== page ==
- When you’re cutting your faceted edges, hold the planter in your hand and do your best to only touch the uncut surfaces.
- Start cutting facets at the bottom of the planter so that the finished piece has a way to sit upright, and work your way around. Use your sharpest, non-serrated knife, and make nice swift, shallow cuts towards you, like you’re slicing a small block of cheese in your hand.
- The top open edge of the planter will likely look really rough when you’re done. At this point, I froze the carved pot for another 5 minutes and then sliced right over the top to create a smooth and finished top edge.
As I said, I created our mass of mini-planters over the course of 5 months, doing anywhere from 4-10 in each sitting. I baked them all immediately, finding the best results in using the real oven and a foil pie plate. The thickness of each planter varied, but everything hardened up after 20 minutes in the oven. Note: I tried our toaster oven a few times. It works, but it will also toast the edges of your facets and leave them looking burned. Fair warning.
Our finished menagerie was a lot of fun to look at, although when I look up close all I can see are flaws. From afar, and in mass, they’re adorable.
Early on in the process, I self-rooted a piece of succulent and planted it into one of the pots just to see if this idea would work. Not only did it survive, but it flourished on our kitchen windowsill over the course of a few months with semi-frequent waterings. The water, you should know, does stay nicely in the planter, it doesn’t seem to saturate into the clay enough to seep through onto whatever surface you have it positioned on.
After seeing how well it blossomed, I got ambitious and bought a whole bunch of the cutest little succulents at Home Depot and Lowe’s over the summer, broke them into mini-branches, and began to root them in soil and glasses of water. This didn’t work, possibly because I didn’t pay them much attention (they’re succulents, how much attention do they need?) and the ones that hadn’t been potted yet dropped dead as soon as the weather turned cooler (note: the test planter still continued to thrive).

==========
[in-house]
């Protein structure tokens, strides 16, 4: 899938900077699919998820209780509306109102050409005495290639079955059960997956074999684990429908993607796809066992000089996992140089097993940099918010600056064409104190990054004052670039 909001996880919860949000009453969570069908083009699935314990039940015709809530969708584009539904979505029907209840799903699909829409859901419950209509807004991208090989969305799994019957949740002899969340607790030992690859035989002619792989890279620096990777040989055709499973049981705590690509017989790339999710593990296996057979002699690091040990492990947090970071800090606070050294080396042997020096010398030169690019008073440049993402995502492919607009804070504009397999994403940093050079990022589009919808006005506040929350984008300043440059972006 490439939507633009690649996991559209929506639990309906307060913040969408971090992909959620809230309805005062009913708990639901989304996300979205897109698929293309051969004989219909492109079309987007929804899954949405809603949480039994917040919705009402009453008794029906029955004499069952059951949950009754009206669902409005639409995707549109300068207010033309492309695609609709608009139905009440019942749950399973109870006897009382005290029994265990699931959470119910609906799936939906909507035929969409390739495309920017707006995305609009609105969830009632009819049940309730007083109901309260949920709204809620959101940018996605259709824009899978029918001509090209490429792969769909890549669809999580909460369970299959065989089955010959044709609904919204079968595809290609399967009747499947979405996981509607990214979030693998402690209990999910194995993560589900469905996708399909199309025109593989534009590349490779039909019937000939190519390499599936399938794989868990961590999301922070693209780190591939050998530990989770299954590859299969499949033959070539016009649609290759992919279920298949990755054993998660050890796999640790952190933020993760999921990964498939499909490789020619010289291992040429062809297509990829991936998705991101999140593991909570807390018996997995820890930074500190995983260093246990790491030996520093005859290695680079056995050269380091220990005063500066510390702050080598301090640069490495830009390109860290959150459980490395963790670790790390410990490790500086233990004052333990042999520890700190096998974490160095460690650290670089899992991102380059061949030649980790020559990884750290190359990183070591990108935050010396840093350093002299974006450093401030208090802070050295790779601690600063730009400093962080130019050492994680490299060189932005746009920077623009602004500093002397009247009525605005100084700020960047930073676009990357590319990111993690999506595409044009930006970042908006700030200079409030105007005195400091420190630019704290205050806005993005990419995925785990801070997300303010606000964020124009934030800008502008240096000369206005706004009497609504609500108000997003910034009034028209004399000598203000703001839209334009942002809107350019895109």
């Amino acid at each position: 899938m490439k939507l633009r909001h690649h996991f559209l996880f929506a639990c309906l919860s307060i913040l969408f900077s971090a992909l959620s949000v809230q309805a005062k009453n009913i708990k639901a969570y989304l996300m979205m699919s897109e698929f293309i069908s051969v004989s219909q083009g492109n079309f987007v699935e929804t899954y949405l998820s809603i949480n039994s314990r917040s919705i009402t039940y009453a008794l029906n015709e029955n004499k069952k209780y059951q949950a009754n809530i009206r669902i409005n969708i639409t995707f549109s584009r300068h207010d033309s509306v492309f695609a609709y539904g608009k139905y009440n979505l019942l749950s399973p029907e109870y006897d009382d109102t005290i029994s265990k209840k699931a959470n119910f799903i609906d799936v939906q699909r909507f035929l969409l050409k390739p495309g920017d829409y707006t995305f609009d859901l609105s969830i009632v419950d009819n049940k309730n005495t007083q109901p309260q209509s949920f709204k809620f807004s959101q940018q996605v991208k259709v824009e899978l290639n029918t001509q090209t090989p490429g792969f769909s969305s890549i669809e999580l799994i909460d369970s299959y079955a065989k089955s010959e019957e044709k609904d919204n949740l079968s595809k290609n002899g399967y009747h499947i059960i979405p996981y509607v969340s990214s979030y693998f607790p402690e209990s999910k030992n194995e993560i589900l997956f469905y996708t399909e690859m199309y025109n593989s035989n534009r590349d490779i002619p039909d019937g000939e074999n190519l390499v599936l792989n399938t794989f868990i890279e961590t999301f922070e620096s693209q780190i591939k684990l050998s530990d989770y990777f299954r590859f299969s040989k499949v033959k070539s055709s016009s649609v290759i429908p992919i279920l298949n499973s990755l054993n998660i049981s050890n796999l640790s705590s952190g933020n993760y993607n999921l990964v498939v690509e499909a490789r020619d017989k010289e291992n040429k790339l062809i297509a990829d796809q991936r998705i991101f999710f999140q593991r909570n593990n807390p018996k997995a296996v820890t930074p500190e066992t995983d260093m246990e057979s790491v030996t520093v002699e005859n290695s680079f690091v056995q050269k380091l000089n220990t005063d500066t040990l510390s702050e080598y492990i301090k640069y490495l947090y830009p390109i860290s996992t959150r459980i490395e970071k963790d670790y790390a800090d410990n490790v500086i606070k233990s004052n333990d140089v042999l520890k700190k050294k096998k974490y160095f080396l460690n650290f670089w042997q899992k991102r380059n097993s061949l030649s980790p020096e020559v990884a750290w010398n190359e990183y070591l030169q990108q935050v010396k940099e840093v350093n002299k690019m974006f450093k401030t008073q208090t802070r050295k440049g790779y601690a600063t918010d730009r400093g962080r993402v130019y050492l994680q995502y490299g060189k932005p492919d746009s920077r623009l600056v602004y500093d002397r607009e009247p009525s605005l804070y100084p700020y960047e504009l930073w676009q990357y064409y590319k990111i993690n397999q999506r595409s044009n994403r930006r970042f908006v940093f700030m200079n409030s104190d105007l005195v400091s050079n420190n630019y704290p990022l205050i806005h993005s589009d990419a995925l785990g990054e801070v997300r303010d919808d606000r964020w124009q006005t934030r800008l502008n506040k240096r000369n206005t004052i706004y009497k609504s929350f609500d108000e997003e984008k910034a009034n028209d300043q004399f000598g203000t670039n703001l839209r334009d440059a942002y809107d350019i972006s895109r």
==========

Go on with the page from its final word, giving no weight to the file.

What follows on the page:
The only issue with this project was that I chose to do it when succulents were in mass all over all of the hardware stores during the summer. The week before the wedding, succulents were nowhere to be found, and we began to panic as we drove to all of the home improvement stores and garden shops within a 30-mile radius. Yes, even though succulents are primarily indoor plants in New York, they are considered seasonal merchandise and quickly replaced with Poinsettias during the month of December.
In all of our stops, we were able to find 6 plants that were lush and branchy enough to fill our planters, one of which being a pretty rainbow succulent splurge which I only got a few good pieces off ($17), and a couple of those pre-made succulent gardens that cost $7 but only have 3-4 plants in each container. Our best value was in the jade plant, which I was hoping to avoid originally because it’s not as cute and kind of awkwardly sized, but at $10 for a healthy pot, I was able to fill over half of the planters.
The non-Jade’s were delightfully cuter.
Total cost for 75 planters, as I’m calculating it, is $1.33/each
- $25 for clay
- $5 for extra strawberry huller
- $50 for succulents
- Soil (free, I used what came with the plants that we bought)
- Electricity for oven (immeasurable, throw on $20)
- Labor is also immeasurable, but I did most of my work while watching TV at night and not during the billable workday.
If you’re thinking of a spring- or summertime wedding favor idea, this might be the perfect fit and more easily produceable. Thank you to Rachel for the inspiration!